Recent research has discovered in the lab a way to overcome drug resistance in colorectal cancer. This recent article explains the the findings and it is great news!
The results, which highlight the use of a novel drug called
ARI-4175, may eventually point to new approaches that can be used in
treating other cancers
When combined with other treatments, the drug cetuximab—which
works by slowing or stopping the growth of cancer cells—has been shown
to extend survival in certain types of cancer, including metastatic
colorectal cancers. Unfortunately, about 40 percent of colorectal cancer
patients—specifically those who carry a mutated form of a gene called
KRAS—do not respond to the drug. Researchers at Fox Chase Cancer Center
in Philadelphia, however, have been working on a way to overcome this
resistance to cetuximab by unleashing a second cetuximab driven
mechanism using a novel drug called ARI-4175.
In mice that had KRAS mutated colorectal cancer, researchers
found that ARI-4175 not only blocked tumor growth when used alone, but
also when used in combination with cetuximab. They hypothesize that the
new drug may work by enlisting "natural killer" cells of the body's own
immune system to reject the tumor.
"We've discovered that ARI-4175 appears to increase the level of
natural killer cells that could play a role in rejecting the tumor,"
Hossein Borghaei, DO, director of thoracic medical oncology at Fox Chase
and lead author on the study says. He notes that this action—rallying
the body's own immunologic defenses—may explain why ARI-4175 effectively
stops the growth of tumors. "My theory is that this particular drug
turns on the host's anticancer immune response, while cetuximab serves
to help direct it toward the cancer."
Borghaei, along William W. Bachovchin, PhD, professor of
biochemistry at Tufts Sackler School of Graduate Biomedical Sciences
(also co-author on the study) and colleagues, tested ARI-4175 in
colorectal cancer cell lines and in mice with two types of
cetuximab-resistant colorectal tumors.
Neither cetuximab nor ARI-4175, separately or together, succeeded
in killing the cells in lab dishes. In the mice, however, ARI-4175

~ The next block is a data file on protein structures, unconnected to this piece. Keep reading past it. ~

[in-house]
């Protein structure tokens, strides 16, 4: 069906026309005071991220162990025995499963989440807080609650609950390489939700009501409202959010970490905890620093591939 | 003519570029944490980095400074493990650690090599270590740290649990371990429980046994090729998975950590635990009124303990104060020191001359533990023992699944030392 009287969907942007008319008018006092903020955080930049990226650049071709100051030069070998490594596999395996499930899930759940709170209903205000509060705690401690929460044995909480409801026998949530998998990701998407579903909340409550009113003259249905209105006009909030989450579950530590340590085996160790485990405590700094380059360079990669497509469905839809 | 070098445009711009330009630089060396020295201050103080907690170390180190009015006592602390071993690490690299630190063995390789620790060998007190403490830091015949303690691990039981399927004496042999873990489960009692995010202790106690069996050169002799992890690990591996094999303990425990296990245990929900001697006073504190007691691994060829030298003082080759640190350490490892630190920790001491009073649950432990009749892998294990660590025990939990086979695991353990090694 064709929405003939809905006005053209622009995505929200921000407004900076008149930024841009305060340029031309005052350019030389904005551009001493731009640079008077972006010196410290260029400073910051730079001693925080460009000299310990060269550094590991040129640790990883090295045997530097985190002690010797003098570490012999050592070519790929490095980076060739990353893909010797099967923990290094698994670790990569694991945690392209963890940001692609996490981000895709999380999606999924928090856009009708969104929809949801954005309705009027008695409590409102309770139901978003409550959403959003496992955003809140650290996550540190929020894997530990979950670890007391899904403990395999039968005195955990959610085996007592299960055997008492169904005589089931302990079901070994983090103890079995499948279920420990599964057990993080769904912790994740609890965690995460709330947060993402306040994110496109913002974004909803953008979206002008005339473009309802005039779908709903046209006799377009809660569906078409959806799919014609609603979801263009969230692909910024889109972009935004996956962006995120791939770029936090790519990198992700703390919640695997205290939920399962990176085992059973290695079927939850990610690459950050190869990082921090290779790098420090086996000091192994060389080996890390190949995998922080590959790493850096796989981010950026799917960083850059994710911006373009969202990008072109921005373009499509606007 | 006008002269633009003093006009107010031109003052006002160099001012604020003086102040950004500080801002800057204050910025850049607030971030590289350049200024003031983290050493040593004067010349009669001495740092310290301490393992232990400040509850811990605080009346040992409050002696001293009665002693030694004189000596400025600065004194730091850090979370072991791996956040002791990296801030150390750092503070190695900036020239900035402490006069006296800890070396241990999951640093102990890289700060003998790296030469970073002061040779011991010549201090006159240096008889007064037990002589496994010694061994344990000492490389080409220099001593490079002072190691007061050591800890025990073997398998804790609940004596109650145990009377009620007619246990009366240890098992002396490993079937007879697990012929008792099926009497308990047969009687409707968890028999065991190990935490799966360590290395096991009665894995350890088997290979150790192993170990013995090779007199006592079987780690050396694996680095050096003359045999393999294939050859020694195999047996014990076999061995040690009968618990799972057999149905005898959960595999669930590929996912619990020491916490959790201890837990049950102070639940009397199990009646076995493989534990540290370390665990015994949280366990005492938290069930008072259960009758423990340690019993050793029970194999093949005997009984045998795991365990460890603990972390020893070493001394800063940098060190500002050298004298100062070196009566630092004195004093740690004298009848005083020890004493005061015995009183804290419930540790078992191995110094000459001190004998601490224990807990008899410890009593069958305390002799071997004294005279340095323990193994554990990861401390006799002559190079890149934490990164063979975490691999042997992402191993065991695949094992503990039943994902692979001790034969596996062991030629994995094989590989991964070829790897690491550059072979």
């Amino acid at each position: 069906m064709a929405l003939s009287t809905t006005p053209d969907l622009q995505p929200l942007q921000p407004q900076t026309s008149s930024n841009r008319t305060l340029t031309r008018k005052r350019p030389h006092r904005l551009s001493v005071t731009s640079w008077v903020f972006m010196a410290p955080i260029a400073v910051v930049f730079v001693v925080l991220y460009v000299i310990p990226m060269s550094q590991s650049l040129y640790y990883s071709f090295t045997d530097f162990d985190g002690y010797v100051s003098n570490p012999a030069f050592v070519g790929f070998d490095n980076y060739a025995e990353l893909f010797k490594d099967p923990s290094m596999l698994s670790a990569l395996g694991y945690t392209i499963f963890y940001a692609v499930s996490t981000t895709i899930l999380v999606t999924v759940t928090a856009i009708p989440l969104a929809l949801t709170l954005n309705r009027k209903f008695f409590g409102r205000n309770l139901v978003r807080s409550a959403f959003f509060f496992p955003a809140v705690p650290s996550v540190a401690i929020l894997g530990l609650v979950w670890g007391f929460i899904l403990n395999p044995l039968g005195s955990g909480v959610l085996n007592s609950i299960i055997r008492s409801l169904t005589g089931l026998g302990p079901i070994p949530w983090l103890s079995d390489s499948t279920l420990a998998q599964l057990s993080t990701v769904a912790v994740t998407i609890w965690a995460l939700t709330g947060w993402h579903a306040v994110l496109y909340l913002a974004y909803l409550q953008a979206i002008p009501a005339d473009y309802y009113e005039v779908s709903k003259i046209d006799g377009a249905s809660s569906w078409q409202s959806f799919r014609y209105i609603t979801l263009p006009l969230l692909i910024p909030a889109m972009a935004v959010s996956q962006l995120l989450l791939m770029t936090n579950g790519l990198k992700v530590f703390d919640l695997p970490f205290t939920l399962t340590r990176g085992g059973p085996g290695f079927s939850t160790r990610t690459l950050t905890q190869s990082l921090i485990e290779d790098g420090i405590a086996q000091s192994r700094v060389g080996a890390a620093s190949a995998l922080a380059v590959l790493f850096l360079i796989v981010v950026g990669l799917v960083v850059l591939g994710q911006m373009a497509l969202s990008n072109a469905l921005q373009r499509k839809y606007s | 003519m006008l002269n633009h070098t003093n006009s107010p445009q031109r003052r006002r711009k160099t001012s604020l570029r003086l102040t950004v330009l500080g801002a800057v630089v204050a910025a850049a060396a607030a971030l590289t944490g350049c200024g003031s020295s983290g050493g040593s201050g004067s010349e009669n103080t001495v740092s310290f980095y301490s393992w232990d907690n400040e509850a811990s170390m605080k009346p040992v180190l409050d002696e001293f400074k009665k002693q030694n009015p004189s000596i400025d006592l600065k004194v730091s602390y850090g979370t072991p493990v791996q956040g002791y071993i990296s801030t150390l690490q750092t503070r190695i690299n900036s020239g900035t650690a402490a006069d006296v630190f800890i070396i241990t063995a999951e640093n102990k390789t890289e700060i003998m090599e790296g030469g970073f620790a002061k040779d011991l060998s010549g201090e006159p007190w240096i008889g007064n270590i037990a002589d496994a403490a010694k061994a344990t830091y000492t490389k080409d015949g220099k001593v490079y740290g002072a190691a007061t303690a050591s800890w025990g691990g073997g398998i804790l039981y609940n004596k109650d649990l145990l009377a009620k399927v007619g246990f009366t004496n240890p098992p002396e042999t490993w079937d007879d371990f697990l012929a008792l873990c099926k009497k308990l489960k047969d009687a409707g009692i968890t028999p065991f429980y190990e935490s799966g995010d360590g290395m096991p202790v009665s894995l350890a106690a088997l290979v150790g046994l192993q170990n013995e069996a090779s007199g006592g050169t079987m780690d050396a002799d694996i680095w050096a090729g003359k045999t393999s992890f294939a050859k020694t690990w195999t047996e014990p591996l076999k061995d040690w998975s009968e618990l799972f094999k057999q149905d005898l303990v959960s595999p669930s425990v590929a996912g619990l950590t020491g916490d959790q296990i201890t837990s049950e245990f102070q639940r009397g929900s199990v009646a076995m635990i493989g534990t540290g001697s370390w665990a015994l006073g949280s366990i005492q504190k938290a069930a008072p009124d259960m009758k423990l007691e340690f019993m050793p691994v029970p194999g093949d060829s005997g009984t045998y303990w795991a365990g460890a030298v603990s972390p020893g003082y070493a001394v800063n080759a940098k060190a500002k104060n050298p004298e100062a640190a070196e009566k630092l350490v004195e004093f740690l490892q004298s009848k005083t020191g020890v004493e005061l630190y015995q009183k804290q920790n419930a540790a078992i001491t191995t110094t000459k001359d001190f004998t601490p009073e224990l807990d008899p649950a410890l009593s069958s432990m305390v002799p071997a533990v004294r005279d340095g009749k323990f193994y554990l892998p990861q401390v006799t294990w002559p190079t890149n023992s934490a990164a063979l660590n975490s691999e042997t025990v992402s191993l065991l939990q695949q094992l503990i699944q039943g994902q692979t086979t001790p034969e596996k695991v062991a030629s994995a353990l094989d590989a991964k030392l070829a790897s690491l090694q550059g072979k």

blocked tumor growth, and was more successful at higher doses of the
drug. The research shows an even stronger effect in mice that received
ARI-4175 combined with cetuximab.
Cetuximab, which is FDA-approved for metastatic colorectal cancer
and some head and neck cancers, works by blocking a crucial receptor on
the surface of a cancer cell—causing the cell to die. In people
carrying the mutated form of the KRAS gene, cetuximab is not effective,
but ARI-4175 may open up a detour around that impasse.
Borghaei notes that a cancer treatment like the immune stimulator
ARI-4175, which uses the body's own defenses, may be more effective
than drugs targeting tumor oncogenes that are susceptible to mutations
that lead to resistance. "Tumors often develop resistance to targeted
therapies," he says, "but it's more difficult to find resistance to a
patient's own immune system. Bringing in the activity of the immune
system might be the most effective way to fight some of these cancers."
"Our immune system can actually be a very useful partner in the fight against cancer," he says.
The researchers say their results suggest ARI-4175 warrants
further testing in clinical trials. Although the researchers
investigated colorectal cancer, their findings may also point to new
approaches to treating other types of cancer. "If we can show that the
drug overcomes resistance to cetuximab, it can be used against head and
neck cancers as well," says Borghaei.